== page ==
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Bureaucracy across Borders: Administering Cosmopolitan Hospitality at the English P.E.N., 1930–1945

Bureaucracy across Borders: Administering Cosmopolitan Hospitality at the English P.E.N., 1930–1945 From its inception, hospitality was inscribed in the vision of the English P.E.N., one of its stipulated aims being to provide a ‘vehicle for friendliness and hospitality’. Yet several writers who took leading administrative and representational roles during the 1930s and 1940s – Storm Jameson, E. M. Forster and J. B. Priestley, for example – were uncomfortable with the kinds of hospitality the P.E.N. sometimes purported to offer. They were concerned about the wartime propriety of elaborate lunches, dinners and parties. At the same time, this was an organisation that also tirelessly advocated for more substantial forms of refuge for displaced writers. Drawing on extensive archival material, this essay will examine some of the ambiguities embedded in the P.E.N.’s conception of hospitality during this period: the perceived clash between a social etiquette of hospitality (expressed through P.E.N. social gatherings) and a wider politics of hospitality (expressed in its drive to facilitate refugee reception in Britain). http://www.deepdyve.com/assets/images/DeepDyve-Logo-lg.png Modernist Cultures Edinburgh University Press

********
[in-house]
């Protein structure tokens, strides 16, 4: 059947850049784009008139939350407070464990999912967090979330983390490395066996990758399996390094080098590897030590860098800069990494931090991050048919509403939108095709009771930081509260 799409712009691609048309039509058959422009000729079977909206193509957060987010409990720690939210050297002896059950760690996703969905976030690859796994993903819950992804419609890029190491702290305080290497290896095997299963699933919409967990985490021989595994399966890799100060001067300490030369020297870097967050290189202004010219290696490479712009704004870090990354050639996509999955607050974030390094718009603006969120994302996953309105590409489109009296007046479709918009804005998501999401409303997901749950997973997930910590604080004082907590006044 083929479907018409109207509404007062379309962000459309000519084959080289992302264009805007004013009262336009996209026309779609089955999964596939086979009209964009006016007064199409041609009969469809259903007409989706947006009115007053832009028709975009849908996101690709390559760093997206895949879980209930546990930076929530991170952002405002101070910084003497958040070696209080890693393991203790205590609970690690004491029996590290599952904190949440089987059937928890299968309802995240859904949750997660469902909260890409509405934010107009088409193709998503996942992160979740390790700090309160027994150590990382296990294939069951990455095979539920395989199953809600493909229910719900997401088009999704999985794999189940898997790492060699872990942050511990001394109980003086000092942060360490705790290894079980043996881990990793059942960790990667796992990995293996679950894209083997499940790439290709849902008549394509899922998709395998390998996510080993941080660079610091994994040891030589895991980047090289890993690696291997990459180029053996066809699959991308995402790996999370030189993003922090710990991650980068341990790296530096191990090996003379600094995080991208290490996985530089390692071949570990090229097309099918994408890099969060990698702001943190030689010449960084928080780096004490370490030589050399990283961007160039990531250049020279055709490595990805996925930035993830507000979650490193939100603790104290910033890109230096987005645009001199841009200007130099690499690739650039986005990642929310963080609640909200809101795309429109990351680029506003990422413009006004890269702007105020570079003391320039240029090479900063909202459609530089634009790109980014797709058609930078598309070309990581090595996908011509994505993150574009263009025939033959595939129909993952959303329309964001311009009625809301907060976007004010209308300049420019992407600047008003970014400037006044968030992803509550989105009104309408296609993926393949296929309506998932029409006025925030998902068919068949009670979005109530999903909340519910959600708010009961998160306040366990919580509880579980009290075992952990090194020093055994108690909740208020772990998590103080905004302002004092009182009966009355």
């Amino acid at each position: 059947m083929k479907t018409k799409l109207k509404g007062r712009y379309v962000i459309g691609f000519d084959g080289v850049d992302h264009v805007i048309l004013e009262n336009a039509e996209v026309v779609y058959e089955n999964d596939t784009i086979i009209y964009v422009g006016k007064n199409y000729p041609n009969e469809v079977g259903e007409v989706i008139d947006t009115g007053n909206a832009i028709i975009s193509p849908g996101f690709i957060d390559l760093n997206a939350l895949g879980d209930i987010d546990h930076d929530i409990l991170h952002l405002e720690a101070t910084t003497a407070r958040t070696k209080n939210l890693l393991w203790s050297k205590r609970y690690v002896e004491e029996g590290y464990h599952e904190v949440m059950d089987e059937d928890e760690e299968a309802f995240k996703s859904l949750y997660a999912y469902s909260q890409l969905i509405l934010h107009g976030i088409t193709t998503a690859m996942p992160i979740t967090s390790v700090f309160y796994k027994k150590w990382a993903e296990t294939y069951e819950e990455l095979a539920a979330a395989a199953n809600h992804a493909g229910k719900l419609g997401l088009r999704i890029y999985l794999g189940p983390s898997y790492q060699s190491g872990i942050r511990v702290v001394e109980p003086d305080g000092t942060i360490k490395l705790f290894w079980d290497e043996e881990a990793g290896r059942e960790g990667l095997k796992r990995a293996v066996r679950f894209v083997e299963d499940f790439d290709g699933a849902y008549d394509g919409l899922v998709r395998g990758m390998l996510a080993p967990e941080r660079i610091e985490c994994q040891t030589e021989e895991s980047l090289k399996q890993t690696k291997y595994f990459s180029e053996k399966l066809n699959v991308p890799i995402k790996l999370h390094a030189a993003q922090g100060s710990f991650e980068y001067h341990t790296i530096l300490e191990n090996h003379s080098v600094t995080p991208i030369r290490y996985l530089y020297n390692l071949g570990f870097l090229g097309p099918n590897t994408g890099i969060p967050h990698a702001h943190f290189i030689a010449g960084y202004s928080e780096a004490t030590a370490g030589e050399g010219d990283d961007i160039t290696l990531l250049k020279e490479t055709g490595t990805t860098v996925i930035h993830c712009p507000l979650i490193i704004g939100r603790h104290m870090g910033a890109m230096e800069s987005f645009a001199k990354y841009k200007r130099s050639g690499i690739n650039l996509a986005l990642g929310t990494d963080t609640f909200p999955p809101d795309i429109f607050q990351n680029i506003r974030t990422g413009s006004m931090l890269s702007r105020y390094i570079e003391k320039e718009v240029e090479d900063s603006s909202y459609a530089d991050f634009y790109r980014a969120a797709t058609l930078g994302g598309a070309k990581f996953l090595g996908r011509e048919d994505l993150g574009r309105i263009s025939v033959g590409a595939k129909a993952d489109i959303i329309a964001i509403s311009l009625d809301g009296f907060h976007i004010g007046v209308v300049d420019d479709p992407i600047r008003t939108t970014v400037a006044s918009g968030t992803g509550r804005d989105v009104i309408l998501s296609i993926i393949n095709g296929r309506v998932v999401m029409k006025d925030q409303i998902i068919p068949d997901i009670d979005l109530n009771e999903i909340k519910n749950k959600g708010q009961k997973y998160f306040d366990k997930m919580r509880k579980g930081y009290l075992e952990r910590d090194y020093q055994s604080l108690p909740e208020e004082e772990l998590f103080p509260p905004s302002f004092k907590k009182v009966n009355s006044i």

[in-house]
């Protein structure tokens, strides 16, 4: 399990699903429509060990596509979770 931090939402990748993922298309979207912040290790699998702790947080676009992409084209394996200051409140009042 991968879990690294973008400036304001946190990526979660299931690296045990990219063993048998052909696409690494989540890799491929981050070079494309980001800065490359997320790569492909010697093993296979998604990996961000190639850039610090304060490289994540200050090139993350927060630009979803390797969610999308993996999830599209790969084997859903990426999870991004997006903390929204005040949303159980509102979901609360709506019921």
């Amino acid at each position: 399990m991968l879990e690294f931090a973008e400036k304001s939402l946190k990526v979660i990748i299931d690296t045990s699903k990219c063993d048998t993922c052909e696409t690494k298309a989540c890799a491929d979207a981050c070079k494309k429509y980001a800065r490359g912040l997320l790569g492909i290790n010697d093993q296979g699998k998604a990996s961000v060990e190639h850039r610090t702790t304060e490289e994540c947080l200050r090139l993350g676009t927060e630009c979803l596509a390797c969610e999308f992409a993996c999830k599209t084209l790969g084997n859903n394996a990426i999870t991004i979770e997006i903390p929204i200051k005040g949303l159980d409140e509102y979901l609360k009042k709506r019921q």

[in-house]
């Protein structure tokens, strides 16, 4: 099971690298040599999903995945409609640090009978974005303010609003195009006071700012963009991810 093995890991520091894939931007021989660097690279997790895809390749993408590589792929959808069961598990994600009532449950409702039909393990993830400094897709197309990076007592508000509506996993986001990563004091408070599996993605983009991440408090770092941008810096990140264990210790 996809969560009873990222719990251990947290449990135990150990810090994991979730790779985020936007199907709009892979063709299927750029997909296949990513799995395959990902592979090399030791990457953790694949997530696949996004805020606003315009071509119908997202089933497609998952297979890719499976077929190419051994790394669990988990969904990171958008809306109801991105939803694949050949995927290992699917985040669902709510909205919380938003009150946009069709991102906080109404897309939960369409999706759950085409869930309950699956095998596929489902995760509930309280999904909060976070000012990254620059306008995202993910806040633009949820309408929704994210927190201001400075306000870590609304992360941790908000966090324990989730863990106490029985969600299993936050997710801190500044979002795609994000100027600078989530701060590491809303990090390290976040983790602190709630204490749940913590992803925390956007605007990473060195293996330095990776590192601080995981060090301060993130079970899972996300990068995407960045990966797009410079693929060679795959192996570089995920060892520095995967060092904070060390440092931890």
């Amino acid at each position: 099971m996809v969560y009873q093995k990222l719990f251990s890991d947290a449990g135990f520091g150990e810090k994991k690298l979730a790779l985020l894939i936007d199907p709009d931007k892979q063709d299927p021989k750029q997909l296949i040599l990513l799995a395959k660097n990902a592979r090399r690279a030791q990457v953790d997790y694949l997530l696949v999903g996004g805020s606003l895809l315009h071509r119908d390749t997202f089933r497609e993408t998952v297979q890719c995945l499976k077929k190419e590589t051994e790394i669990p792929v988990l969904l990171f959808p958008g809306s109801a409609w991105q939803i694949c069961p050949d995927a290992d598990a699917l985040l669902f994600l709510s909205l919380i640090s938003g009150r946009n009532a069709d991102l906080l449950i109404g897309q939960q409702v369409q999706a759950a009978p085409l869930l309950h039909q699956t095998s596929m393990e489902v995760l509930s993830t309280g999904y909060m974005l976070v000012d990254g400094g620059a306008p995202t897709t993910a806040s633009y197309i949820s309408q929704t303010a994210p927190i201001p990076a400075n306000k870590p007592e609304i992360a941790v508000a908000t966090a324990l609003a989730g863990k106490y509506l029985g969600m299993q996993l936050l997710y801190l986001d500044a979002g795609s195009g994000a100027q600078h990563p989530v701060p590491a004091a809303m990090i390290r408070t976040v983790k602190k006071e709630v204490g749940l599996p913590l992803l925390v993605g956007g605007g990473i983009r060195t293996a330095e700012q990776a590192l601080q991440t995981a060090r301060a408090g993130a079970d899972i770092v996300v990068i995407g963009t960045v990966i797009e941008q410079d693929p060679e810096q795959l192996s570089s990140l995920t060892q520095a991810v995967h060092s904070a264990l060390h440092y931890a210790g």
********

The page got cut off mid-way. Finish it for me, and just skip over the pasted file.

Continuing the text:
Bureaucracy across Borders: Administering Cosmopolitan Hospitality at the English P.E.N., 1930–1945

Modernist Cultures , Volume 16 (3): 18 – Aug 1, 2021

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Publisher
Edinburgh University Press
Copyright
Copyright © Edinburgh University Press
ISSN
2041-1022
eISSN
1753-8629
DOI
10.3366/mod.2021.0339
Publisher site
See Article on Publisher Site

Abstract

From its inception, hospitality was inscribed in the vision of the English P.E.N., one of its stipulated aims being to provide a ‘vehicle for friendliness and hospitality’. Yet several writers who took leading administrative and representational roles during the 1930s and 1940s – Storm Jameson, E. M. Forster and J. B. Priestley, for example – were uncomfortable with the kinds of hospitality the P.E.N. sometimes purported to offer. They were concerned about the wartime propriety of elaborate lunches, dinners and parties. At the same time, this was an organisation that also tirelessly advocated for more substantial forms of refuge for displaced writers. Drawing on extensive archival material, this essay will examine some of the ambiguities embedded in the P.E.N.’s conception of hospitality during this period: the perceived clash between a social etiquette of hospitality (expressed through P.E.N. social gatherings) and a wider politics of hospitality (expressed in its drive to facilitate refugee reception in Britain).

Journal

Modernist CulturesEdinburgh University Press

Published: Aug 1, 2021

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